Linuxdoc Linux Questions
Click here to ask our community of linux experts!
Custom Search
Next Previous Contents

3. Lex

The program Lex generates a so called `Lexer'. This is a function that takes a stream of characters as its input, and whenever it sees a group of characters that match a key, takes a certain action. A very simple example:

%{
#include <stdio.h>
%}

%%
stop    printf("Stop command received\n");
start   printf("Start command received\n");
%%

The first section, in between the %{ and %} pair is included directly in the output program. We need this, because we use printf later on, which is defined in stdio.h.

Sections are separated using '%%', so the first line of the second section starts with the 'stop' key. Whenever the 'stop' key is encountered in the input, the rest of the line (a printf() call) is executed.

Besides 'stop', we've also defined 'start', which otherwise does mostly the same.

We terminate the code section with '%%' again.

To compile Example 1, do this:

lex example1.l
cc lex.yy.c -o example1 -ll

NOTE: If you are using flex, instead of lex, you may have to change '-ll' to '-lfl' in the compilation scripts. RedHat 6.x and SuSE need this, even when you invoke 'flex' as 'lex'!

This will generate the file 'example1'. If you run it, it waits for you to type some input. Whenever you type something that is not matched by any of the defined keys (ie, 'stop' and 'start') it's output again. If you enter 'stop' it will output 'Stop command received';

Terminate with a EOF (^D).

You may wonder how the program runs, as we didn't define a main() function. This function is defined for you in libl (liblex) which we compiled in with the -ll command.

3.1 Regular expressions in matches

This example wasn't very useful in itself, and our next one won't be either. It will however show how to use regular expressions in Lex, which are massively useful later on.

Example 2:

%{
#include <stdio.h>
%}

%%
[0123456789]+           printf("NUMBER\n");
[a-zA-Z][a-zA-Z0-9]*    printf("WORD\n");
%%

This Lex file describes two kinds of matches (tokens): WORDs and NUMBERs. Regular expressions can be pretty daunting but with only a little work it is easy to understand them. Let's examine the NUMBER match:

[0123456789]+

This says: a sequence of one or more characters from the group 0123456789. We could also have written it shorter as:

[0-9]+

Now, the WORD match is somewhat more involved:

[a-zA-Z][a-zA-Z0-9]*

The first part matches 1 and only 1 character that is between 'a' and 'z', or between 'A' and 'Z'. In other words, a letter. This initial letter then needs to be followed by zero or more characters which are either a letter or a digit. Why use an asterisk here? The '+' signifies 1 or more matches, but a WORD might very well consist of only one character, which we've already matched. So the second part may have zero matches, so we write a '*'.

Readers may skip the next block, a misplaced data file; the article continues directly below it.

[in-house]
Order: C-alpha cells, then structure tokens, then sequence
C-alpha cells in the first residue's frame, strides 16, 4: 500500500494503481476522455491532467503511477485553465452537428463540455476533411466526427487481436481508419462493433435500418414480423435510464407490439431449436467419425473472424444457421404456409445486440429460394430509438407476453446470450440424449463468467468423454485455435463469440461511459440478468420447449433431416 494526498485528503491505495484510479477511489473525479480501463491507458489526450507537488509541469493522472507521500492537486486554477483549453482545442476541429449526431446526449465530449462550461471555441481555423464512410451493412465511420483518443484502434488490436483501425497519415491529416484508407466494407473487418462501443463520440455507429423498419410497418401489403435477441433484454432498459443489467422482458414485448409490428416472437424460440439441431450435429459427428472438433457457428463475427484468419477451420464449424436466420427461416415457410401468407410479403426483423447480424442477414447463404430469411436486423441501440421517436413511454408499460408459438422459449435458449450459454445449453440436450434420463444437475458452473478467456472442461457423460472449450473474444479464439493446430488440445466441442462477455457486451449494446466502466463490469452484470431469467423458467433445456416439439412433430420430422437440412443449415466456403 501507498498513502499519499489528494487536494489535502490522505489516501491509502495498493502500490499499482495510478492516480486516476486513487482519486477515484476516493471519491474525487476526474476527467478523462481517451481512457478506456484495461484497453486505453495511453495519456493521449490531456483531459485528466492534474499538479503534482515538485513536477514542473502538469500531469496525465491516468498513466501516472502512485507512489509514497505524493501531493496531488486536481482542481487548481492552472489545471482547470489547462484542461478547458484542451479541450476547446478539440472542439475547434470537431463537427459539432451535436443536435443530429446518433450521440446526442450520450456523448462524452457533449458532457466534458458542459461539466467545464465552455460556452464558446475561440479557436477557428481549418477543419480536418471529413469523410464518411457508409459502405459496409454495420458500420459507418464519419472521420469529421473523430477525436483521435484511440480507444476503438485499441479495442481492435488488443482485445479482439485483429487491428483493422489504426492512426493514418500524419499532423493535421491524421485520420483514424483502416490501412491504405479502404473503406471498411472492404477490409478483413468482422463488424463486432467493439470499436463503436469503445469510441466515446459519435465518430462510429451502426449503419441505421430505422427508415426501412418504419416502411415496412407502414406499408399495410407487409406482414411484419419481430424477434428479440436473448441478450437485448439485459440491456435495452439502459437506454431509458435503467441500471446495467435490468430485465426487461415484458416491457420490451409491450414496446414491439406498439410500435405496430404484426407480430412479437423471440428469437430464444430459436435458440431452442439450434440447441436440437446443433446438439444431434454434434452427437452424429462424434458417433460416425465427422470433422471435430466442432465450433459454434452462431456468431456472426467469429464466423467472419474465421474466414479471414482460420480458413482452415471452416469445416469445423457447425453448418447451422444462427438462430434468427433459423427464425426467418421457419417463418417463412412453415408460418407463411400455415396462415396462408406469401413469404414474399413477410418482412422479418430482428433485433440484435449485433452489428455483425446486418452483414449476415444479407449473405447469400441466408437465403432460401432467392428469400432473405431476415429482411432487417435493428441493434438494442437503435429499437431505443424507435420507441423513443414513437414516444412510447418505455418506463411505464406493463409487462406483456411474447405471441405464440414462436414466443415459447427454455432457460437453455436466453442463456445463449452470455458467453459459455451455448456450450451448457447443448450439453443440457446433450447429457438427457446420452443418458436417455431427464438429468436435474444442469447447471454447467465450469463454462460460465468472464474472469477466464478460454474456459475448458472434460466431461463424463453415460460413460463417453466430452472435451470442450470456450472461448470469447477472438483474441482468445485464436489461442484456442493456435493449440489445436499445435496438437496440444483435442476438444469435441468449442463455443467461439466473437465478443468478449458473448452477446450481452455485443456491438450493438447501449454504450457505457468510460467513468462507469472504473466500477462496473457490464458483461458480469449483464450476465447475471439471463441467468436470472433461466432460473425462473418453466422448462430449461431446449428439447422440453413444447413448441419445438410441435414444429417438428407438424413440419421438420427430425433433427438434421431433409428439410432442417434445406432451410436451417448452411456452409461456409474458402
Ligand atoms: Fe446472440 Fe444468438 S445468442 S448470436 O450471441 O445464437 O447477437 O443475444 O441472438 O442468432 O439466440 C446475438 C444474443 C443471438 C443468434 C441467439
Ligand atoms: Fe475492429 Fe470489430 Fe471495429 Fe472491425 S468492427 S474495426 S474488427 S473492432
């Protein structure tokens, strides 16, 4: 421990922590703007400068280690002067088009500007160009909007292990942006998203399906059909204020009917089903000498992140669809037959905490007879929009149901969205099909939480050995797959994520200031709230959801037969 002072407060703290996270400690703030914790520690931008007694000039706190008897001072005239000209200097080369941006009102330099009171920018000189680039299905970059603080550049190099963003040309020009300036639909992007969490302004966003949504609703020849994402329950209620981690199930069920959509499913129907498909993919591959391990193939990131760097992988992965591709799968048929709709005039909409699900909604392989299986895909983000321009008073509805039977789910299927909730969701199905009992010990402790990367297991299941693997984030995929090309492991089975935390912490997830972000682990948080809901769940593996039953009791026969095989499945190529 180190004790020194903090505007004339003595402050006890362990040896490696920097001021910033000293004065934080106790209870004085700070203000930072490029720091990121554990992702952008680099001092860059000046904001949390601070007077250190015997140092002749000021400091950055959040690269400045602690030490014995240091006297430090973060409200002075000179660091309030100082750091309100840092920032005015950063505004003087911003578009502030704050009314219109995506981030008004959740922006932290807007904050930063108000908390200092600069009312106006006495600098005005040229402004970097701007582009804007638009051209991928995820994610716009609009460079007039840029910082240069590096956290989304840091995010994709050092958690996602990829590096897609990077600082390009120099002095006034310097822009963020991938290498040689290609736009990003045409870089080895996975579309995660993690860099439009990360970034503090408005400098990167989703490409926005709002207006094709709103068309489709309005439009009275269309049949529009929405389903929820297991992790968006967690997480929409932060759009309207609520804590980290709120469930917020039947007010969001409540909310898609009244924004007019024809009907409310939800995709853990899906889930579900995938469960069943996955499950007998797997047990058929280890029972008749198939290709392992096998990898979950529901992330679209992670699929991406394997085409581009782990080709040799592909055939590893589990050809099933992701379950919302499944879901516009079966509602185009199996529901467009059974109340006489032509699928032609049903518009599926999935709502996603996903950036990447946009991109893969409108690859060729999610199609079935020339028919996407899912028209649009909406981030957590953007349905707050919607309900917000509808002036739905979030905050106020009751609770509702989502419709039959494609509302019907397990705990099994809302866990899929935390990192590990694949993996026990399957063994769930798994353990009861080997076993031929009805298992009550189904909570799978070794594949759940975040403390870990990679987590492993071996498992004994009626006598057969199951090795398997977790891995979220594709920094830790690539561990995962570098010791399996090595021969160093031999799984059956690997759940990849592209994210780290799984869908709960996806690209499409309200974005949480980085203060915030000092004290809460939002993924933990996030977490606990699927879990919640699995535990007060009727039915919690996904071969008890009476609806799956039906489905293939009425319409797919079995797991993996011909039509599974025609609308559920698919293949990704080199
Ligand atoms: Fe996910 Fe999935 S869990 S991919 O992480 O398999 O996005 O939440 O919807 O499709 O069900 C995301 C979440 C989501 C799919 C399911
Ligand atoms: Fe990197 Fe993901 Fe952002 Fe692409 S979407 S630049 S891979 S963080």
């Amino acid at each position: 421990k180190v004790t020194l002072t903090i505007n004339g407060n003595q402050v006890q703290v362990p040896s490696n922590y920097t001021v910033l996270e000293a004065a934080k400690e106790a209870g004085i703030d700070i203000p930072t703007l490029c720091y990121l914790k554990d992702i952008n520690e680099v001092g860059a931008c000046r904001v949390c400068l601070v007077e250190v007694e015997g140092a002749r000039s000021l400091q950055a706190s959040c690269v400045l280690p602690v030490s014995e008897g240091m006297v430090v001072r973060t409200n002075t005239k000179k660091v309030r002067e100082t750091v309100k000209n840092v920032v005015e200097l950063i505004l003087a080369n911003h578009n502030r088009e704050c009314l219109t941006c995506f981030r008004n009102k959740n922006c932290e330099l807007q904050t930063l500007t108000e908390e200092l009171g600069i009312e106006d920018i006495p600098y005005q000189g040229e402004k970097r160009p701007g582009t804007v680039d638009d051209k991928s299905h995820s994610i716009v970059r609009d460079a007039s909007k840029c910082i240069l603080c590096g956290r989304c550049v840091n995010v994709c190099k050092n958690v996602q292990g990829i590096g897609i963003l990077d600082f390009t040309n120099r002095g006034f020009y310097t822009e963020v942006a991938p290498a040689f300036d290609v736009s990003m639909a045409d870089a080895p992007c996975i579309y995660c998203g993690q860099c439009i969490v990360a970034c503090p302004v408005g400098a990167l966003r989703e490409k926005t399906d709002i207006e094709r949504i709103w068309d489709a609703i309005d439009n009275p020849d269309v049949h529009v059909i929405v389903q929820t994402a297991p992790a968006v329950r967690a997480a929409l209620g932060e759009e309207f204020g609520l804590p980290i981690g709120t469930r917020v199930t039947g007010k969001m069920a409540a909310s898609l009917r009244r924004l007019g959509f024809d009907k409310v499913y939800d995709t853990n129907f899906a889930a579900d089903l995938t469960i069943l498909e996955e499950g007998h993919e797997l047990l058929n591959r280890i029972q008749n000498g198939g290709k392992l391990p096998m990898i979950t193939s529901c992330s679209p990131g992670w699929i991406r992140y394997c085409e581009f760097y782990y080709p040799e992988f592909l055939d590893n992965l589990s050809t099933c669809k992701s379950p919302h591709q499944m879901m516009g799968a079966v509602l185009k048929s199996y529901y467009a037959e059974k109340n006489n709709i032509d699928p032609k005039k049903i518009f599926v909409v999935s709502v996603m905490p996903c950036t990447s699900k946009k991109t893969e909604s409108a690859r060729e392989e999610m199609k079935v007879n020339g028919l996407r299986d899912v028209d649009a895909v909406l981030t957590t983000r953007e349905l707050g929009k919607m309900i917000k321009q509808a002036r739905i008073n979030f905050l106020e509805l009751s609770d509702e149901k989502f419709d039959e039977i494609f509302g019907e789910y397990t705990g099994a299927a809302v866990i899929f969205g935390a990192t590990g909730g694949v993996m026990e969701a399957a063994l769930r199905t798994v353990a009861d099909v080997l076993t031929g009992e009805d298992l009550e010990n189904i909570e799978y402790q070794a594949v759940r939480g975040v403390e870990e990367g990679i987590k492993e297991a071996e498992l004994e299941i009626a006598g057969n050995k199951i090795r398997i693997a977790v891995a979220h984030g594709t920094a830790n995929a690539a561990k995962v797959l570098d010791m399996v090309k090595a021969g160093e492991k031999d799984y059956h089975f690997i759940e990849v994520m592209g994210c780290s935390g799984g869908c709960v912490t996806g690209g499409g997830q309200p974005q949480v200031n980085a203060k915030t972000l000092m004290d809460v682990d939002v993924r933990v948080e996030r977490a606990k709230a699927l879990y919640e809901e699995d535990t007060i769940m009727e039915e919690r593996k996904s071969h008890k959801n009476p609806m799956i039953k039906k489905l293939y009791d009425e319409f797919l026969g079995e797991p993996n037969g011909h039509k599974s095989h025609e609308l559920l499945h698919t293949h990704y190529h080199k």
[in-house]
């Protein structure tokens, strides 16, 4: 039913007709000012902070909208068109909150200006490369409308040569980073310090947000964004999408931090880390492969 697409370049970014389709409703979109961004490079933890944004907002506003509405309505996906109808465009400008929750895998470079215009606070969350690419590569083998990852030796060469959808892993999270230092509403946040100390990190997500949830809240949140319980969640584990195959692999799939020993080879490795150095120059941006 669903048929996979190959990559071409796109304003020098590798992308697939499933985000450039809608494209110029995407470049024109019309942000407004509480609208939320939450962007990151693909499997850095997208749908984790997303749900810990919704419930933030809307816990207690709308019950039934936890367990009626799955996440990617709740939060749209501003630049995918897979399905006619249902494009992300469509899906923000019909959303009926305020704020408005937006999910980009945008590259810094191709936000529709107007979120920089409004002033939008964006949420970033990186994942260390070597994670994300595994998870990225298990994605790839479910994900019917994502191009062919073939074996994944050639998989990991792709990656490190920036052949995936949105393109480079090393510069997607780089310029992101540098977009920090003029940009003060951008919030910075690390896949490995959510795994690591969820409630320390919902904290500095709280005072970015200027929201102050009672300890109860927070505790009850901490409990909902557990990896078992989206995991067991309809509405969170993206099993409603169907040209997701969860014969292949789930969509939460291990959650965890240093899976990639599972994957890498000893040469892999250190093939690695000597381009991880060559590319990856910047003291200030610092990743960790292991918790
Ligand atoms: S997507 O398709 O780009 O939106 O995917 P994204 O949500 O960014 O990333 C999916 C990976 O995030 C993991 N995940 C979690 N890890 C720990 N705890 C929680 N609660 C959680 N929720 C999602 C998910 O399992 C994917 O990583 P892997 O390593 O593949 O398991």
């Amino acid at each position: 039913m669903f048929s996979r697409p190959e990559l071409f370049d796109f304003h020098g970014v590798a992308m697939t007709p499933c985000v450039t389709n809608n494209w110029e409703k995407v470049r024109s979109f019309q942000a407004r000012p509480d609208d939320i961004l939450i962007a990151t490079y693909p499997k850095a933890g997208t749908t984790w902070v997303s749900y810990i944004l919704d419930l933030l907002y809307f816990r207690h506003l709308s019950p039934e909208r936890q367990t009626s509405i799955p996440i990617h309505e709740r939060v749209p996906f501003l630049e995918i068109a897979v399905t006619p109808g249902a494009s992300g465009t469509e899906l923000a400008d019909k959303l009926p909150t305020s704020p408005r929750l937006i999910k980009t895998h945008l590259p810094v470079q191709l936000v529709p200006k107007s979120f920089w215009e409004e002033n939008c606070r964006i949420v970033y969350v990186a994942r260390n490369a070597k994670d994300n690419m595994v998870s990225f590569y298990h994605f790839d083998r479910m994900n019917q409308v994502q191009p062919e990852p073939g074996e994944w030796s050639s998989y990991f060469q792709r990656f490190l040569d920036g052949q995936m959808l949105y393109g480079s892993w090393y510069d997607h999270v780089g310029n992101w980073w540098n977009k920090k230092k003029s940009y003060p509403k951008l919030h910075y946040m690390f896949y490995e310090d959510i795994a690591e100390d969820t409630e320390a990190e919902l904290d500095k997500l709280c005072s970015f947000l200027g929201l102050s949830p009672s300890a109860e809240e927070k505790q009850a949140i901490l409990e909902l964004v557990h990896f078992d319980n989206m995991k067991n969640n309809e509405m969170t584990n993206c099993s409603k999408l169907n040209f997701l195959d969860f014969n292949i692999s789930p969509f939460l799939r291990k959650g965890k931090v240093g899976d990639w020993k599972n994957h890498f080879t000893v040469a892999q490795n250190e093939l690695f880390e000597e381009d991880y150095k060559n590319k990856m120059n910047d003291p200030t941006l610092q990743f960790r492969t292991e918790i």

This way, we've mimicked the behaviour of many programming languages which demand that a variable name *must* start with a letter, but can contain digits afterwards. In other words, 'temperature1' is a valid name, but '1temperature' is not.

Try compiling Example 2, lust like Example 1, and feed it some text. Here is a sample session:

$ ./example2
foo
WORD

bar
WORD

123
NUMBER

bar123
WORD

123bar
NUMBER
WORD

You may also be wondering where all this whitespace is coming from in the output. The reason is simple: it was in the input, and we don't match on it anywhere, so it gets output again.

The Flex manpage documents its regular expressions in detail. Many people feel that the perl regular expression manpage (perlre) is also very useful, although Flex does not implement everything perl does.

Make sure that you do not create zero length matches like '[0-9]*' - your lexer might get confused and start matching empty strings repeatedly.

3.2 A more complicated example for a C like syntax

Let's say we want to parse a file that looks like this:

logging {
        category lame-servers { null; };
        category cname { null; };
};

zone "." {
        type hint;
        file "/etc/bind/db.root";
};

We clearly see a number of categories (tokens) in this file:

The corresponding Lex file is Example 3:

%{
#include <stdio.h>
%}

%%
[a-zA-Z][a-zA-Z0-9]*    printf("WORD ");
[a-zA-Z0-9\/.-]+        printf("FILENAME ");
\"                      printf("QUOTE ");
\{                      printf("OBRACE ");
\}                      printf("EBRACE ");
;                       printf("SEMICOLON ");
\n                      printf("\n");
[ \t]+                  /* ignore whitespace */;
%%

When we feed our file to the program this Lex file generates (using example3.compile), we get:

WORD OBRACE 
WORD FILENAME OBRACE WORD SEMICOLON EBRACE SEMICOLON 
WORD WORD OBRACE WORD SEMICOLON EBRACE SEMICOLON 
EBRACE SEMICOLON 

WORD QUOTE FILENAME QUOTE OBRACE 
WORD WORD SEMICOLON 
WORD QUOTE FILENAME QUOTE SEMICOLON 
EBRACE SEMICOLON 

When compared with the configuration file mentioned above, it is clear that we have neatly 'Tokenized' it. Each part of the configuration file has been matched, and converted into a token.

And this is exactly what we need to put YACC to good use.

3.3 What we've seen

We've seen that Lex is able to read arbitrary input, and determine what each part of the input is. This is called 'Tokenizing'.


Next Previous Contents